- We had such a "Club 80", which included the leading circuitry of the country. Once a year in Riga we had gatherings. There worked a completely brilliant developer Andrei Nikolaevich Kolesnikov. He started with microprocessors, all sorts of systems, and then there was a colossal project for a digital telephone exchange.

If you read Julian Semenov, he had Stirlitz after the war worked in Spain. And not just where, but at ITT, which developed the most ambitious digital telephone exchange system at that time. It was called System 12, then they sold it to Alcatel, he supplied the system to Russia, and we went to its opening in Surgut. Ingenious station, about 40 million lines of code are written there. The special language CHILL was developed, the system was written by 8000 people.

ITT came up with an “eternal summer mode” for programmers. That is, they built camps around the world, and people moved from one to another after the season. They came up with a lot of things, and in this work, I believe, was the first super-difficult task in the history of mankind. Next came the software for American lunar programs. For the Apollo, it was written by 10 thousand programmers from the New York branch of IBM, if I remember correctly. Well, the third is modern operating systems, the same Windows, which also exceeded 40 million lines. That is, these are systems that one person is not able to calculate in his entire life, the level of complexity has exceeded a certain threshold. Therefore, the qualifications of managers of such projects are growing non-linearly. These are completely unique people should be.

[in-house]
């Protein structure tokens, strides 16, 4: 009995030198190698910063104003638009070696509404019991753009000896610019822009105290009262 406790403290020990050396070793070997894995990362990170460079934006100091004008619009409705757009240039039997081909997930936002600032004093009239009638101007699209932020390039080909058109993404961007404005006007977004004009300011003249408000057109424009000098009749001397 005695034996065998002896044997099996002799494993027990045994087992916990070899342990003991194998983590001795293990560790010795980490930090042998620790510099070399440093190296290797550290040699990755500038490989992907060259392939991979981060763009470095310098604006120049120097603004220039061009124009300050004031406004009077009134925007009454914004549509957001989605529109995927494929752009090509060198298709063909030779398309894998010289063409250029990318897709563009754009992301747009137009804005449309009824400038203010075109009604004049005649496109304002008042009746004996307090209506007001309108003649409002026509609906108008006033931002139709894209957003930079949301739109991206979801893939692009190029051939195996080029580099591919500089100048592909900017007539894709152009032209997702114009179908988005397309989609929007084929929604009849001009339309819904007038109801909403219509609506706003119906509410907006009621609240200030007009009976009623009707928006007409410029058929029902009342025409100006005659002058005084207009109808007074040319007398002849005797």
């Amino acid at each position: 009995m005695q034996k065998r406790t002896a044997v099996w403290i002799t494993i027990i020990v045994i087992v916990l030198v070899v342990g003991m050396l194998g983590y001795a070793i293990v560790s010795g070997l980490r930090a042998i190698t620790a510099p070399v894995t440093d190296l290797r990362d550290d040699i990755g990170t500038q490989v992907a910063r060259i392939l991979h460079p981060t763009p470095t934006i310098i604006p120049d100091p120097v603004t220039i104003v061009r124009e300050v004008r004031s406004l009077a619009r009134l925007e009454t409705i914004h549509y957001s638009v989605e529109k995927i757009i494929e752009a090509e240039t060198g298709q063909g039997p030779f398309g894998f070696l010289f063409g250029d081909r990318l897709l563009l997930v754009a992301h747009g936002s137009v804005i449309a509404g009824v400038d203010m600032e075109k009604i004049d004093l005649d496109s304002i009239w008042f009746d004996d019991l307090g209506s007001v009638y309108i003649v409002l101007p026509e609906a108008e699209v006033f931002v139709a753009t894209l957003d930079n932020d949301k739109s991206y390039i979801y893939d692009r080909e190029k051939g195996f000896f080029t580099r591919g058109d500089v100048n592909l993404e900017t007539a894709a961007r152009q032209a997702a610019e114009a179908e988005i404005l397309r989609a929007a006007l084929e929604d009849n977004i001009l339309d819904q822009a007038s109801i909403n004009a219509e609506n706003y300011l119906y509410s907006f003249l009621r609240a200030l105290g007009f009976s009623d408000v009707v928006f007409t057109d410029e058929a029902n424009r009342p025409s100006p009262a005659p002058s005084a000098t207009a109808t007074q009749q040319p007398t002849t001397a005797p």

So, we gathered in Riga, evaluated what can be done, what architectural decisions to make. There was just a year when the Americans released the 386th. And here it became clear to everyone that you could not catch them anymore. There was a gap, which will only increase further.

Why did this happen? The industry was chronically underfunded. For some reason, it was believed that on old investments we would catch up with the West with minor improvements. Nothing like this. It was necessary to build new industries, to spend money on research and development. , . , - .

— ?
— 90-. . 10–12 , . , 90-, IT- , . . , «». , , . .

— 12- . ?
— . — 23 . , . . , . : ! .

— . — - , 28 . , - 40500 . , . , . Lingvo, . . , . — 10 . . , , , .

— ?
— . — . , . , . , .

, . , . 8- , , 60- — Intel . 512, 1024 . , .

, -2000 — . , , - . - . , , , , .

. , , - . - . - : . - , . . , , . , , , , 512 , , , . - 40 , . . — . . . . , . .

What could be? — . . , — , . , . — . IBM , . . , .

, , — . — , . , . , .
, , . , . 25, , . , .

, , , - , . , - . , . . .


All Articles